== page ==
Best move: Signing Carlos Boozer to five-year, $80 million deal
The Bulls haven't had a go-to big man since Elton Brand. Those were dark days for the Bulls, but things with Boozer should be much, much brighter. Despite his worrisome injury history, Boozer was worth the sizable investment. His ability to play in the pick-and-roll game and hit mid-range jump shots compliments Derrick Rose's game perfectly. Boozer isn't a great defender, but Joakim Noah is in the middle to handle the dirty work.
Worst move: Failing to address the need at backup center
The Bulls are high on Omer Asik, but there is no question the team could have used a veteran center in the post. Those players are difficult to find, but don't be surprised if the Bulls make a trade at some point next season if Asik doesn't pan out.
Best move: Getting something in return for Delonte West
Aside from the failed mission of re-signing LeBron James, the Cavaliers wanted nothing more than to rid themselves of Delonte West and his bevy of problems. LeBron or no LeBron, West was no longer a good fit in Cleveland.
The team managed to acquire Ramon Sessions from the Timberwolves in exchange for West, who was promptly released. The Cavaliers could have bought out West's contract for a relatively small amount of money, but acquiring a decent player to bolster the bench was a solid move.
Worst move: Not finding a home for Mo Williams
Why kick them when they're already down? Although Dan Gilbert's actions following "The Betrayal" can be criticized, the Cavaliers clearly did everything in their power to keep the King. After former general manager Danny Ferry did whatever it took to fill the Cavaliers roster with supporting players last season, the team was left in an impossible position when LeBron didn't return.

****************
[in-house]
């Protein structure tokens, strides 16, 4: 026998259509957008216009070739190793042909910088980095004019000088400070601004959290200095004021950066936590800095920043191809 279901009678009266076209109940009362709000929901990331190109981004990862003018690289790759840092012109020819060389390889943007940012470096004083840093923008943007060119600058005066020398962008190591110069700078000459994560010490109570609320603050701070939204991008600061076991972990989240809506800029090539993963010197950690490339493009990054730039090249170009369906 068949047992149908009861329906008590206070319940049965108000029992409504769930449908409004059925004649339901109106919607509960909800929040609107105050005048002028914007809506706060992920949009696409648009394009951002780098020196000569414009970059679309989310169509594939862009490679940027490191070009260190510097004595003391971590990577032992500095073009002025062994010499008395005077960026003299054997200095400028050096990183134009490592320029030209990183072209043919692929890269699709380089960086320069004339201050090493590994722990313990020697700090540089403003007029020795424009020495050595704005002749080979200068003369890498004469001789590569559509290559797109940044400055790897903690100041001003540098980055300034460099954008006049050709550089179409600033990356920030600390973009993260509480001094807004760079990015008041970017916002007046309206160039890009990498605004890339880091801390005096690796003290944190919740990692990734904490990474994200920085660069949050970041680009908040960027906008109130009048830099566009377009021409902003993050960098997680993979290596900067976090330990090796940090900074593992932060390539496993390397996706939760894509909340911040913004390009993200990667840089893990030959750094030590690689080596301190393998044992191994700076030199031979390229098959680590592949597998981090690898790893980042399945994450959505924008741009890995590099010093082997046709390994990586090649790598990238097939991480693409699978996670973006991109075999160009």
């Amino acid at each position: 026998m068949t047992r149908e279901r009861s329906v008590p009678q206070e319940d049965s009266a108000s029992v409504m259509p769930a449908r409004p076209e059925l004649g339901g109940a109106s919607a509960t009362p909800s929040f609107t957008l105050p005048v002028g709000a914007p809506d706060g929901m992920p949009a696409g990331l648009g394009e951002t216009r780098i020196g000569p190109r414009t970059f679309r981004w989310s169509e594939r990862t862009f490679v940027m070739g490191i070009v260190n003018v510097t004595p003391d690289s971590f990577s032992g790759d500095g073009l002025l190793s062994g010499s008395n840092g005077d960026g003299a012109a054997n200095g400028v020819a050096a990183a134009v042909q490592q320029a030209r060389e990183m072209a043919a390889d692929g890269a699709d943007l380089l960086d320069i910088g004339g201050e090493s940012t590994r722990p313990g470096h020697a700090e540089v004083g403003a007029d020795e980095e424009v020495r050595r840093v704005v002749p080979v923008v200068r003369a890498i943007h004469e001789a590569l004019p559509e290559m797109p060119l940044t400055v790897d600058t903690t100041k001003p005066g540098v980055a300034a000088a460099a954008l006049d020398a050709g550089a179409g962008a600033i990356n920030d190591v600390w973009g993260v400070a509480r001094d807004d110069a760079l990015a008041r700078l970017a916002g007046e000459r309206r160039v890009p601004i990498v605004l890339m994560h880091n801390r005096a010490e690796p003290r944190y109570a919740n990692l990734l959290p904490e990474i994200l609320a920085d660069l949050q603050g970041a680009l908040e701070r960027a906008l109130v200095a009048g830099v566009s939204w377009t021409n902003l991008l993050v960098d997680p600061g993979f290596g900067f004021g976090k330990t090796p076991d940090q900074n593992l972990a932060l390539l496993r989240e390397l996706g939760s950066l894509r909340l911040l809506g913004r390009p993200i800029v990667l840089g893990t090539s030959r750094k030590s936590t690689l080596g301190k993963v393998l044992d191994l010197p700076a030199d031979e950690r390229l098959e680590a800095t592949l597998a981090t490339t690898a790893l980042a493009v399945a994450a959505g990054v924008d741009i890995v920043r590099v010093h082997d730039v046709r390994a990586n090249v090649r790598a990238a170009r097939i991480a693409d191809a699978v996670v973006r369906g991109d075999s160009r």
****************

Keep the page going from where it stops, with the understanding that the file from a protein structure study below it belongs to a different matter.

One of the few pieces with at least some value is Mo Williams, who reportedly attracted interest from the Blazers but was never dealt. No NBA team wants to take on Antawn Jamison's inflated deal, but Williams would appear to have at least some value. The Cavaliers could move him at some point next season, but the franchise is clearly not in a position to ask for too much in return.
Best move: Re-signing Dirk Nowitzki to a four-year, $80 million deal and Brendan Haywood to a six-year, $55 million deal.
Mark Cuban should really thank Dirk Nowitzki, who took a pay cut in an effort to leave his owner with some financial flexibility that could open the door for the team to make aggressive moves throughout next season. That includes making a run at Chris Paul, although the Mavericks would likely be reluctant to part ways with Rodrigue Beaubois.
The money in Haywood's deal might seem to be a bit ridiculous, but his value as a rebounder and defender could allow the Mavericks to compete with the Lakers down the road.
Worst move: Trading a bad contract for a bad contract
The Mavs unloaded Matt Carroll and Erick Dampier, but took on Tyson Chandler's contract in the process. Chandler's brittle body makes it doubtful that he will be able to contribute for an entire season, which made the move a bit puzzling. Dallas could likely have bought out Dampier's contract, which isn't guaranteed, and saved even more money.